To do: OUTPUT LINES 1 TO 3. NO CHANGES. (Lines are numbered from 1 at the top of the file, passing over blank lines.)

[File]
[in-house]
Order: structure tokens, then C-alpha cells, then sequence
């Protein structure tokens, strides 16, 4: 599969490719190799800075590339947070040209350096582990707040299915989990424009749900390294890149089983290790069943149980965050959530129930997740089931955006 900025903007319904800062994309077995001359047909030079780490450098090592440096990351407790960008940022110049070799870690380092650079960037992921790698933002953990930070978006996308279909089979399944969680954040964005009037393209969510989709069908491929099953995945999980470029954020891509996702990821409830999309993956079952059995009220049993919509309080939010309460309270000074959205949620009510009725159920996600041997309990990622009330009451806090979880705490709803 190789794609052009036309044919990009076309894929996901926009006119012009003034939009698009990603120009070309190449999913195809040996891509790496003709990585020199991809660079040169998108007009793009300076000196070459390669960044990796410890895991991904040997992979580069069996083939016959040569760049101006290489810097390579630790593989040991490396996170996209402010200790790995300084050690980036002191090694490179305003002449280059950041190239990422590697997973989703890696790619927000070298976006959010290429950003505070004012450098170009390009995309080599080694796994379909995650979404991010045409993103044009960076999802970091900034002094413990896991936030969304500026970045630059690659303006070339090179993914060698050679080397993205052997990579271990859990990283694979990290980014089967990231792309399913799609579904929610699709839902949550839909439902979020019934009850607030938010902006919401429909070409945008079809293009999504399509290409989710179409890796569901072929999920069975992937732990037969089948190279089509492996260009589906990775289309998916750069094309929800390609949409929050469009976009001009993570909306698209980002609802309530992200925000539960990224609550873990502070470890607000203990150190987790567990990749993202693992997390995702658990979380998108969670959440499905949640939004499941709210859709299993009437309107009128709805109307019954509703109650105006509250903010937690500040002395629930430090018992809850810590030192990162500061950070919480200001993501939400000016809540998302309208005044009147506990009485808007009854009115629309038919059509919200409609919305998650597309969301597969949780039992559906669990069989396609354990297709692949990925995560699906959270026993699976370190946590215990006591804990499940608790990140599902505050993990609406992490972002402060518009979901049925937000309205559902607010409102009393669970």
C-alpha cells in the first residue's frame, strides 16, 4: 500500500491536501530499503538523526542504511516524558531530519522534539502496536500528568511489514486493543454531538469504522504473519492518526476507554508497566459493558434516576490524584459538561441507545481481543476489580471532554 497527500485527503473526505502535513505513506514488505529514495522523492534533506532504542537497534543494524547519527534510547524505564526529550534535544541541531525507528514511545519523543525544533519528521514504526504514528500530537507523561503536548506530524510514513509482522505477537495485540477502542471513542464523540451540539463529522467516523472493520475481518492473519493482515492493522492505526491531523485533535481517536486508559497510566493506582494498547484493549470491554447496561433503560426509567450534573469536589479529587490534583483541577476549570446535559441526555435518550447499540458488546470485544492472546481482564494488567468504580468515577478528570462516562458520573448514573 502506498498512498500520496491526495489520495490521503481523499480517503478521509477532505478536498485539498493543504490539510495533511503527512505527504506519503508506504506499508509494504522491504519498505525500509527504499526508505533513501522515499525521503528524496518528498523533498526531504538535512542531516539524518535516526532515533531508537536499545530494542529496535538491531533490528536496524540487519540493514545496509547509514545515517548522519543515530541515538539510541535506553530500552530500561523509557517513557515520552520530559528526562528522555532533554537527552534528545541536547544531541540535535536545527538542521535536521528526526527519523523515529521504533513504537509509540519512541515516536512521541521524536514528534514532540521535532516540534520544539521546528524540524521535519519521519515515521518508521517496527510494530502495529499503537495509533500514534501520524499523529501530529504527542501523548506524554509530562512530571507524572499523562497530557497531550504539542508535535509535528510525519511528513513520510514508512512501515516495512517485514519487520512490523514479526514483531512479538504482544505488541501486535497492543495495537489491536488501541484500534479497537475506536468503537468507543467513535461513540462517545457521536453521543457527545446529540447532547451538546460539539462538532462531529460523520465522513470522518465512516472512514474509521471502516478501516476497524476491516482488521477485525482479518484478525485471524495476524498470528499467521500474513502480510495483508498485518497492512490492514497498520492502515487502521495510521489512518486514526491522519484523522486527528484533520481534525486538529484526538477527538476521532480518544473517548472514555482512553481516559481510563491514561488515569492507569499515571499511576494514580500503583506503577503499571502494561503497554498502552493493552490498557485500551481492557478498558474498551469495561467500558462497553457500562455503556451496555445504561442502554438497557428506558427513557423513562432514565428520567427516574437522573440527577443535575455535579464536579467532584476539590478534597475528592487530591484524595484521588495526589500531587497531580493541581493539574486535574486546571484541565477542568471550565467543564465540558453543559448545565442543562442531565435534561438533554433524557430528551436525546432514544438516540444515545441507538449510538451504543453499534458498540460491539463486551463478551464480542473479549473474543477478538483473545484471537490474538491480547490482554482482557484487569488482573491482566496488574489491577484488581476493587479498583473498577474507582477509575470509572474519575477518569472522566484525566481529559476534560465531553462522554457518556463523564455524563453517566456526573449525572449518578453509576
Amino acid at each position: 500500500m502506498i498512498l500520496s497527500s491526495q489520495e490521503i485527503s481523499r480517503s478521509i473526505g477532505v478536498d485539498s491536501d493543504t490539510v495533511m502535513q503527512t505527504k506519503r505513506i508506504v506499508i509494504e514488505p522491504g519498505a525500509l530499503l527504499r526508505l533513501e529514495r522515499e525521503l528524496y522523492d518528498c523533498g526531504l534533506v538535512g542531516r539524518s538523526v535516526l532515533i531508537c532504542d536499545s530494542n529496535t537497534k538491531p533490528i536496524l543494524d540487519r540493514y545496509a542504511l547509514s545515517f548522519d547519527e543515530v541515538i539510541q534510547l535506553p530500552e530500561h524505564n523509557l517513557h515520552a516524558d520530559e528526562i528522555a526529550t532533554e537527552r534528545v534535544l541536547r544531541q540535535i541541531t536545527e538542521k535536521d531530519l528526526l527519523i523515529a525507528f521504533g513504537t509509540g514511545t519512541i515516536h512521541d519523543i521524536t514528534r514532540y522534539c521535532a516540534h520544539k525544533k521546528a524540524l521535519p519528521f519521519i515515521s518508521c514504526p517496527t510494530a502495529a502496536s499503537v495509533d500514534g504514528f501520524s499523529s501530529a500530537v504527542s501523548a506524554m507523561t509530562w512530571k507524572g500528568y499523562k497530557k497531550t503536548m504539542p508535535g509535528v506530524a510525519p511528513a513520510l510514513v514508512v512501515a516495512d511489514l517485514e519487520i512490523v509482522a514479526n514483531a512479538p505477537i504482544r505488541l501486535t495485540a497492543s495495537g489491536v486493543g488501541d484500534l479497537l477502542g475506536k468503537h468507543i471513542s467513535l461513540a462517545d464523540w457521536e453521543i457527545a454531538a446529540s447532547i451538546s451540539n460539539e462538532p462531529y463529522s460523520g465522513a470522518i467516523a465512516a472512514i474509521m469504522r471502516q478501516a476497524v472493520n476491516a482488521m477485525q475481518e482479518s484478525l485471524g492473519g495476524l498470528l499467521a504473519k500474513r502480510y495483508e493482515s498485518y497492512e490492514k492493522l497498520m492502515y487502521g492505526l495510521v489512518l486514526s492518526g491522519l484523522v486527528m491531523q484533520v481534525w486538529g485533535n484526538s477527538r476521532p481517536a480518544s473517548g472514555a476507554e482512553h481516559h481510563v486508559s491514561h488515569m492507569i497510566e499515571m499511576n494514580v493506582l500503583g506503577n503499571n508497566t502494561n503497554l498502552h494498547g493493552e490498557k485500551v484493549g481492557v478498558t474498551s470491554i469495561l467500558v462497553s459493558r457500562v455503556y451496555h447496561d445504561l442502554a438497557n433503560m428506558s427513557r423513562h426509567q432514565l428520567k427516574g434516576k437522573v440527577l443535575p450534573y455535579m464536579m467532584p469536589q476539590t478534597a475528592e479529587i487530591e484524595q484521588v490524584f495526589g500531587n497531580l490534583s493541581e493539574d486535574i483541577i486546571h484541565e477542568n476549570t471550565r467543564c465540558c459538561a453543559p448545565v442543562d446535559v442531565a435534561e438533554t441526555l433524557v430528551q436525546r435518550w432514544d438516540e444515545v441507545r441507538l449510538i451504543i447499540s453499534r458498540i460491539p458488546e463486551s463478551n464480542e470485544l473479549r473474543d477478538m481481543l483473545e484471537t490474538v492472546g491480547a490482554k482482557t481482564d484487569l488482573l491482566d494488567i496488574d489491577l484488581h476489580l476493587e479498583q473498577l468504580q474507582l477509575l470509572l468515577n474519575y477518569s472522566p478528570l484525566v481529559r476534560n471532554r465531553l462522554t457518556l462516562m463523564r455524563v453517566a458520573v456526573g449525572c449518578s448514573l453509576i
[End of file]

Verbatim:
[in-house]
Order: structure tokens, then C-alpha cells, then sequence
């Protein structure tokens, strides 16, 4: 599969490719190799800075590339947070040209350096582990707040299915989990424009749900390294890149089983290790069943149980965050959530129930997740089931955006 900025903007319904800062994309077995001359047909030079780490450098090592440096990351407790960008940022110049070799870690380092650079960037992921790698933002953990930070978006996308279909089979399944969680954040964005009037393209969510989709069908491929099953995945999980470029954020891509996702990821409830999309993956079952059995009220049993919509309080939010309460309270000074959205949620009510009725159920996600041997309990990622009330009451806090979880705490709803 190789794609052009036309044919990009076309894929996901926009006119012009003034939009698009990603120009070309190449999913195809040996891509790496003709990585020199991809660079040169998108007009793009300076000196070459390669960044990796410890895991991904040997992979580069069996083939016959040569760049101006290489810097390579630790593989040991490396996170996209402010200790790995300084050690980036002191090694490179305003002449280059950041190239990422590697997973989703890696790619927000070298976006959010290429950003505070004012450098170009390009995309080599080694796994379909995650979404991010045409993103044009960076999802970091900034002094413990896991936030969304500026970045630059690659303006070339090179993914060698050679080397993205052997990579271990859990990283694979990290980014089967990231792309399913799609579904929610699709839902949550839909439902979020019934009850607030938010902006919401429909070409945008079809293009999504399509290409989710179409890796569901072929999920069975992937732990037969089948190279089509492996260009589906990775289309998916750069094309929800390609949409929050469009976009001009993570909306698209980002609802309530992200925000539960990224609550873990502070470890607000203990150190987790567990990749993202693992997390995702658990979380998108969670959440499905949640939004499941709210859709299993009437309107009128709805109307019954509703109650105006509250903010937690500040002395629930430090018992809850810590030192990162500061950070919480200001993501939400000016809540998302309208005044009147506990009485808007009854009115629309038919059509919200409609919305998650597309969301597969949780039992559906669990069989396609354990297709692949990925995560699906959270026993699976370190946590215990006591804990499940608790990140599902505050993990609406992490972002402060518009979901049925937000309205559902607010409102009393669970």